Mornings With Merle The Support Dog

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Mornings With Merle The Support Dog

Bardstown Elementary School in Kentucky has a new canine teaching assistant in its classroom for children with moderate to severe disabilities and autism. He’s a three-year-old Australian shepherd/poodle mix named Merle, and he’s getting rave reviews from students and staff alike.

His owner, Nichole Britton, a special education teacher at BES, brought Merle in at the beginning of the school year as an emotional support dog to assist her in educating children with special needs. He’s an integral part of Britton’s class throughout the day.

Merle provides a calming influence in the classroom, and when students become particularly distressed, his close physical proximity has a soothing effect. He is trained in a therapeutic practice known as deep pressure. If a student becomes particularly agitated, he lays on their arms, legs, or back as a means of comfort.

Directing Merle through basic obedience exercises gives students who wear communication devices or have trouble forming sentences practice in verbal expression. Merle also serves as an escort for students traversing the hallways. Holding his leash helps to prevent them from wandering off. How students interact with Merle gives an indication of whether they might benefit from their own service animal in the future.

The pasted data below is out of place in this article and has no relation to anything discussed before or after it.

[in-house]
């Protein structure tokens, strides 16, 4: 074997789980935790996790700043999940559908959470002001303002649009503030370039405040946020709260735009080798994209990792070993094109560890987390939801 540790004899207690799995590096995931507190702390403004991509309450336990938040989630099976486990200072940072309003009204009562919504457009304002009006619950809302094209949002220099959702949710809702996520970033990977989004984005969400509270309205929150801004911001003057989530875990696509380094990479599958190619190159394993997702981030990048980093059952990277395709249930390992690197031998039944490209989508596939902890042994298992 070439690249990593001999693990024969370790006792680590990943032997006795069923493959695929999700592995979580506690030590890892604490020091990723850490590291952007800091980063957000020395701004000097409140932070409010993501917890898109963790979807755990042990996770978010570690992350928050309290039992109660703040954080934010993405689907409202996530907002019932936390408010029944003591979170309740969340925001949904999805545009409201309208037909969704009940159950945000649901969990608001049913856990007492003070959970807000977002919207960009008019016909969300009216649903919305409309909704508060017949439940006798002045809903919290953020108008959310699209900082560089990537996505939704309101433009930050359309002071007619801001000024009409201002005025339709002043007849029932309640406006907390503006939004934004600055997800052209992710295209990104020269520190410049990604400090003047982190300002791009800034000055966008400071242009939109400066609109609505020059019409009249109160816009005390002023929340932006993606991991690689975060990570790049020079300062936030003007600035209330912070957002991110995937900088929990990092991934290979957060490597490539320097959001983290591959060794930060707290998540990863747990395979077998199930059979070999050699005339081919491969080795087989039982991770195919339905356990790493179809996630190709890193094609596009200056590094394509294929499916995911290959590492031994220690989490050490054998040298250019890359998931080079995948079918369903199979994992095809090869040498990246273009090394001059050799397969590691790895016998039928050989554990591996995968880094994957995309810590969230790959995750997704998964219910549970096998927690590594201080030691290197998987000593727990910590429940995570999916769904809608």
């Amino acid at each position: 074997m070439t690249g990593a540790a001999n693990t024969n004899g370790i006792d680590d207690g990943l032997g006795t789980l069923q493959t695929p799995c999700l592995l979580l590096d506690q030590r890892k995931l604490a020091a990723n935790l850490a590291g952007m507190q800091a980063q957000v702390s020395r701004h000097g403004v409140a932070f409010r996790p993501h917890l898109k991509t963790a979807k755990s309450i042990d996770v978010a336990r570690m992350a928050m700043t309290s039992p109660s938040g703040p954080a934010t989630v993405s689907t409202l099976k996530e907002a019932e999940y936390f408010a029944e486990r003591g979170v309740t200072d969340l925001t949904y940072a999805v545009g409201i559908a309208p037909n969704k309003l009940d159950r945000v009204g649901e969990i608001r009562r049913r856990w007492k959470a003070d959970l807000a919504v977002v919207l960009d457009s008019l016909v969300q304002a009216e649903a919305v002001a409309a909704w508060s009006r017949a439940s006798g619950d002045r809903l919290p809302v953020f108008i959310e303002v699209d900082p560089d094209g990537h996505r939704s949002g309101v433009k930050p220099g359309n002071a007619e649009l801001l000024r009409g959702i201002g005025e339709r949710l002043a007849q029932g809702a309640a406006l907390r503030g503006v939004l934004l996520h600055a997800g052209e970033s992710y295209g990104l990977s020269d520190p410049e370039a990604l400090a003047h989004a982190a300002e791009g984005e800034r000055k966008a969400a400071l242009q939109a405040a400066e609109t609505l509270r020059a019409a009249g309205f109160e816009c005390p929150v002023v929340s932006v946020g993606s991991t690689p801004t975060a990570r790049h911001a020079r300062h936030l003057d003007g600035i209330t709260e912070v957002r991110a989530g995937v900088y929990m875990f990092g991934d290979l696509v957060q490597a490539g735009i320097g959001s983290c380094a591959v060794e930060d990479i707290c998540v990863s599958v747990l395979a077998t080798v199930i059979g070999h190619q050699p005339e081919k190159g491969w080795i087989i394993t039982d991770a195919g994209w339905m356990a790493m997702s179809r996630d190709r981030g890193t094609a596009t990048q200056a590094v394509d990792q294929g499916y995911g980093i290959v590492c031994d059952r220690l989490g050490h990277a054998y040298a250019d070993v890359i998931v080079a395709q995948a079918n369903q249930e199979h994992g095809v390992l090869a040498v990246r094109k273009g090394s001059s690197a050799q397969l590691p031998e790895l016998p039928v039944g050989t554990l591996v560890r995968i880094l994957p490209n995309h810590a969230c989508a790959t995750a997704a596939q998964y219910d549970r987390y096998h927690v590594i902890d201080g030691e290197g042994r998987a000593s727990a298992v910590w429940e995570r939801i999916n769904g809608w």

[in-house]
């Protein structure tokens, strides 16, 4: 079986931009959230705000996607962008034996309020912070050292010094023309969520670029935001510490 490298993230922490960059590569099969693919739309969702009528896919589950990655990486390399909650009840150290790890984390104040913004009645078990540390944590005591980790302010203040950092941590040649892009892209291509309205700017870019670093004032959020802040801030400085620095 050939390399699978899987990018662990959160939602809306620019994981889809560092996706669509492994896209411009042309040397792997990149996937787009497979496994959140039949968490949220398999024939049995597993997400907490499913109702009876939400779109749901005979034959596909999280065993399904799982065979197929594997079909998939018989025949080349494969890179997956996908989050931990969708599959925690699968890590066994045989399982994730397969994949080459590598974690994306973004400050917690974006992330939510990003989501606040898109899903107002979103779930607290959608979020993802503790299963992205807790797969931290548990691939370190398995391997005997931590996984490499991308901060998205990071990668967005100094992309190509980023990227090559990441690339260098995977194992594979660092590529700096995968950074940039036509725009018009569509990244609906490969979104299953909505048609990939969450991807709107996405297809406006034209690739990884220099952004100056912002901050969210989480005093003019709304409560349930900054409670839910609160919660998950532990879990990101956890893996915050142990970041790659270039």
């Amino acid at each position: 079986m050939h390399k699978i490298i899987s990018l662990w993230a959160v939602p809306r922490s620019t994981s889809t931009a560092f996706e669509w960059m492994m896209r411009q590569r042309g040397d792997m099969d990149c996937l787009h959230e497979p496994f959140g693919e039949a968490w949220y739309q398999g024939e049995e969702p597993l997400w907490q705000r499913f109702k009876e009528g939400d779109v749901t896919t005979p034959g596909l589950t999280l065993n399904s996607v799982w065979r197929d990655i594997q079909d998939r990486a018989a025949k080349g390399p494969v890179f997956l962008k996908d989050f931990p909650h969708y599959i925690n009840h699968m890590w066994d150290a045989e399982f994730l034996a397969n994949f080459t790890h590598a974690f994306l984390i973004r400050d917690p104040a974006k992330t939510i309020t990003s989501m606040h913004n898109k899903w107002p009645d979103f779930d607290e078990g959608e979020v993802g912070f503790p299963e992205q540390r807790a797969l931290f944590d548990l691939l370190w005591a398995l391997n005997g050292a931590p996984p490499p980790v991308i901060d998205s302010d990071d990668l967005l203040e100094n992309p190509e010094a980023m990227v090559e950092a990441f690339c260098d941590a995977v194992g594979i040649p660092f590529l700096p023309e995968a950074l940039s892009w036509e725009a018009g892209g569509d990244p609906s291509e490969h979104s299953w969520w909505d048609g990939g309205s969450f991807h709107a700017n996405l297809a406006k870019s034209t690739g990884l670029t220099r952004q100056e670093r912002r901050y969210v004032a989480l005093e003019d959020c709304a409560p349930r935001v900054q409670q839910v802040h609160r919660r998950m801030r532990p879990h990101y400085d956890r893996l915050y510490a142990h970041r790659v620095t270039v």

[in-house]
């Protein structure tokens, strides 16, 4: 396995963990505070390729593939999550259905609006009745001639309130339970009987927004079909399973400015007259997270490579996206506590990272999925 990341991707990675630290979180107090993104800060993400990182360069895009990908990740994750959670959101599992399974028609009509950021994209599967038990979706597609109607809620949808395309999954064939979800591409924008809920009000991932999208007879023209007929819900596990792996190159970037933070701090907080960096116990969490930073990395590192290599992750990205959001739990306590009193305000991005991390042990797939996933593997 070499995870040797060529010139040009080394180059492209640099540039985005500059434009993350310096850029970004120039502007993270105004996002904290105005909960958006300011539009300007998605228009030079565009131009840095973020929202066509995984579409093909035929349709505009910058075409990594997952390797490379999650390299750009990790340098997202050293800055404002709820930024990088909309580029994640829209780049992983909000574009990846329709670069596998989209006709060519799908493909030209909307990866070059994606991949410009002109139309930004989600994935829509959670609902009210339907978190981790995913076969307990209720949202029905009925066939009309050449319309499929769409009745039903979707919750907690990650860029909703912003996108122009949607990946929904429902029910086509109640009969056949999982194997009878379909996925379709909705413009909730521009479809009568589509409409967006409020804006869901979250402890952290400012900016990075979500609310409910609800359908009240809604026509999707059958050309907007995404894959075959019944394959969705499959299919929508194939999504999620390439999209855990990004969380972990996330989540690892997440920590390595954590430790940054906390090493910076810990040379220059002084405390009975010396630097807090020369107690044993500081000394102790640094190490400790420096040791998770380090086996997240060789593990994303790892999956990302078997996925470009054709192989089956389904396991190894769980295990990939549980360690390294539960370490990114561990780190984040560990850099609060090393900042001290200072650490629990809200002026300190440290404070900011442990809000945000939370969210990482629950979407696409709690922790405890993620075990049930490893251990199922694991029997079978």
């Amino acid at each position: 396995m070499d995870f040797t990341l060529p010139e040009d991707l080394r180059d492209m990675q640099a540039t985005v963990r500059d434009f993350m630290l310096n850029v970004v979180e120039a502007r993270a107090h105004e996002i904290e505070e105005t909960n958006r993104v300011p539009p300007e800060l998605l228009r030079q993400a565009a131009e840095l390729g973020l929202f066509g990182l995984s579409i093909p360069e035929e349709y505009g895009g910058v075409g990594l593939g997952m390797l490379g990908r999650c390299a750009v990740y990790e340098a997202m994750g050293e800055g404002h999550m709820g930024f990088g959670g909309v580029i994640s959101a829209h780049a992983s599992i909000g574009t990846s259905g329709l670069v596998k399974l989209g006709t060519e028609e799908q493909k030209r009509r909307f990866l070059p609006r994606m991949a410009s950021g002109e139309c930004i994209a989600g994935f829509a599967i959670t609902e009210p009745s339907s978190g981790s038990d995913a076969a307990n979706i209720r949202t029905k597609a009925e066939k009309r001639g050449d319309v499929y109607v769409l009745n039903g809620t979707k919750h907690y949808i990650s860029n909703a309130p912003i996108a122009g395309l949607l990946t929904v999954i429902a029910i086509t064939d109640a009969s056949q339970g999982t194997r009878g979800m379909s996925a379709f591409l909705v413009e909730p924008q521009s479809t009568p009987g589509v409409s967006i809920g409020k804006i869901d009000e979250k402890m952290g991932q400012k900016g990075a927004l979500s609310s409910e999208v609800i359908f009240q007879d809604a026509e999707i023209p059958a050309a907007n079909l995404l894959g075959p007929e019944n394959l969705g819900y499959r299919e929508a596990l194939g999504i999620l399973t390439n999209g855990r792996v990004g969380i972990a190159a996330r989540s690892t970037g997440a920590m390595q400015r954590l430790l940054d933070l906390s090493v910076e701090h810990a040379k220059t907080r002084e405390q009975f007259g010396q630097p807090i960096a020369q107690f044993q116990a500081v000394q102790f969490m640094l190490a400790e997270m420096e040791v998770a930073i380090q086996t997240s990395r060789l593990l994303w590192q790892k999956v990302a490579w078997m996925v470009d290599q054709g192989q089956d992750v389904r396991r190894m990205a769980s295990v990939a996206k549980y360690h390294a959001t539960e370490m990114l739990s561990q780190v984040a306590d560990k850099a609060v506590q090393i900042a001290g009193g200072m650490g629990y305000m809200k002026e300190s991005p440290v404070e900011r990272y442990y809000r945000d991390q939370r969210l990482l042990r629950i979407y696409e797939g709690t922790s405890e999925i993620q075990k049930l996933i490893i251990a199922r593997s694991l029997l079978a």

When Merle is not needed, he has a special spot beside Britton’s desk where he sits or lies down and waits until he is called upon to soothe, support, or assist the students. His hypoallergenic fur and laid-back temperament make him a safe and welcome addition to the classroom.

When Britton developed the idea of introducing an assistant dog into her classroom, she initiated a search for the right animal. Even as a young puppy, Merle showed a special propensity for service and therapy work.

In preparation for his valuable role in special needs situations, Merle practiced for hundreds of hours in a training center in Lexington called Sit Means Sit. Because of the special requirements of a classroom situation, Merle received instruction as both a service and therapy dog. Instructors from the training center also helped Britton learn to implement Merle’s special talents for emotional support into her classroom routine. Each year, Britton and Merle return to Sit Means Sit for refresher courses, and the two also share a daily regimen of exercises to fine-tune their ability to serve.

Although Britton has had 12 years of experience teaching in another school district, Bardstown Elementary School is only the second location where Merle has been able to assist her with her exceptional students. She first brought him to Taylor County Middle School, where the students were slightly older but had similar responses to Merle’s special talents.

Lance Boston, the director of special education for the school district, was thrilled when Britton suggested bringing Merle  to help in her classroom. He emphasized that most children benefit from having an animal in their environment, and that Merle is an example of the district’s efforts to meet the academic, emotional, and therapeutic needs of the children.

Above all, Merle brings joy to the children in his classroom and throughout the school. Many children look forward to their school day because they’ll have a chance to greet and spend time with Merle.

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